In a recent article in the December/January AD2000 Mr Eamonn Keane continues his long-standing criticism of religious education in the Diocese of Parramatta. The author seeks to discredit Thomas Groome's method of shared praxis by discrediting his theology.
As Bishop of Parramatta, I challenge Mr Keane's assertion that the Diocesan Religious Education Program, Sharing our Story, contains material which contradicts orthodox Church teaching. The Core Document is faithful to Church teaching and the role of the Magisterium in communicating that teaching.
Not only has the core material been subject to the attention of censors in a number of dioceses but Mr Keane, himself, when given the opportunity to comment, indicated that the materials and references they contain to Sacred Scripture and Church documents were appropriately used.
That leaves the matter of Groome's method of shared praxis. There is nothing unorthodox or heretical about shared praxis. It makes explicit a method of teaching practised by all good teachers through the centuries before the term shared praxis was ever coined. It is simply taking a life experience, reflecting on it, interpreting it in the light of Scripture and Tradition and getting on with living the Christian life. This is what we do sometimes when we pray.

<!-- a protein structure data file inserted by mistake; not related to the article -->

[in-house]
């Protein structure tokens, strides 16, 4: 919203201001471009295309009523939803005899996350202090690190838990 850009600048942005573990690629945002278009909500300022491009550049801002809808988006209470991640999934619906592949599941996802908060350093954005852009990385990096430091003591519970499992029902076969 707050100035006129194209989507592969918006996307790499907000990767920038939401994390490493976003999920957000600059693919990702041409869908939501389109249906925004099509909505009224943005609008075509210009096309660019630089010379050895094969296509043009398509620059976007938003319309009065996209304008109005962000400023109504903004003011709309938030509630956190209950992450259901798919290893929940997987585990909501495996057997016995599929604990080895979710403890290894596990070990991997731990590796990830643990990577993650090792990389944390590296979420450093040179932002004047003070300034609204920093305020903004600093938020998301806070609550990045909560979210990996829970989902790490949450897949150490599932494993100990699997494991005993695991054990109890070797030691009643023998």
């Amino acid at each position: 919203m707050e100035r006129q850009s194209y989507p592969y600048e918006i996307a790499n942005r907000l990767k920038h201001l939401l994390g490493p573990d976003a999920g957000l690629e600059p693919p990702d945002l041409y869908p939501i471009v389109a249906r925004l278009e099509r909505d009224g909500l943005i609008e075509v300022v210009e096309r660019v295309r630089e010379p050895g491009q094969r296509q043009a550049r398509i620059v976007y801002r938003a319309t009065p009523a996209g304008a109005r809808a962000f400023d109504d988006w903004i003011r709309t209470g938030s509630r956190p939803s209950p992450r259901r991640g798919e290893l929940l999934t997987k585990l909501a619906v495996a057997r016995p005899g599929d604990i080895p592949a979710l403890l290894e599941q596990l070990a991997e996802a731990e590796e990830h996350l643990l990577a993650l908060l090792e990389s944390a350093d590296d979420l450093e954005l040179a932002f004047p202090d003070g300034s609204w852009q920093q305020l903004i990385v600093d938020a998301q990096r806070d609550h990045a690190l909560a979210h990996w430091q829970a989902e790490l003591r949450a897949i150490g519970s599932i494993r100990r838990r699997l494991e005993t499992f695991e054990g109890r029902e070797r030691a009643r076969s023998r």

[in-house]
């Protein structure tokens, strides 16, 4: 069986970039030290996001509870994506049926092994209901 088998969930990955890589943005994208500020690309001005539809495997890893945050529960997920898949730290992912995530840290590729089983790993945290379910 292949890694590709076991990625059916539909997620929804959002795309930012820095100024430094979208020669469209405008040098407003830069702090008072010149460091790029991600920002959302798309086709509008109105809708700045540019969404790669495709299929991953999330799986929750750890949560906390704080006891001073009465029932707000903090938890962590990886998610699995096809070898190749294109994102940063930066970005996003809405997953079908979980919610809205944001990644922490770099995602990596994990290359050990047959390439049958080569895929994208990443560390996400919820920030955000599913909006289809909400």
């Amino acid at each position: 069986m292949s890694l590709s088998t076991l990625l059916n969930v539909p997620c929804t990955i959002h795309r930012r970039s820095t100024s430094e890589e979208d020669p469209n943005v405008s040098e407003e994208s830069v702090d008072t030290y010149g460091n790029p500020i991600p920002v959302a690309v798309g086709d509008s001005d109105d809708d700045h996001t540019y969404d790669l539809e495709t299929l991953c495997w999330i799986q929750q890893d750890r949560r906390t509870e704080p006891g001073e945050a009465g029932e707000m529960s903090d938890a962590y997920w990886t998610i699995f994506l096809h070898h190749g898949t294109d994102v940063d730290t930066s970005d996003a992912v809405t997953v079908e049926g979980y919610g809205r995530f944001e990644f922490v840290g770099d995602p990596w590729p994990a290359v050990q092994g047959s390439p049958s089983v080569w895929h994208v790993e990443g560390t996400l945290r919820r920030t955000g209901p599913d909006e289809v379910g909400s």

This latest article on religious education in the Diocese of Parramatta prompts me to question the editorial policy of your journal. In June 2000, members of the Diocesan Religious Education staff responded to a request to provide an article on our new curriculum. This article was never published and no reason was given.
I hope that you will publish this letter in full as a means of correcting the erroneous impression you have given.
BISHOP KEVIN MANNING
[Editor: As Bishop Manning requested, we have published his letter in full. However, given the importance of the matters raised, we have invited a response from Eamonn Keane (see next column).
Regarding the unpublished article, 'AD2000' originally sought one from Bishop Manning on how the new Parramatta program followed the doctrinal content of the 'Catechism of the Catholic Church.' Instead, an article came from the Parramatta CEO which did not address the subject as envisaged and overall proved unsuitable for publication.
Subsequently, it was learned that the Parramatta program was based on the catechetical principles of Thomas Groome, a well-known dissenter from Church teachings.]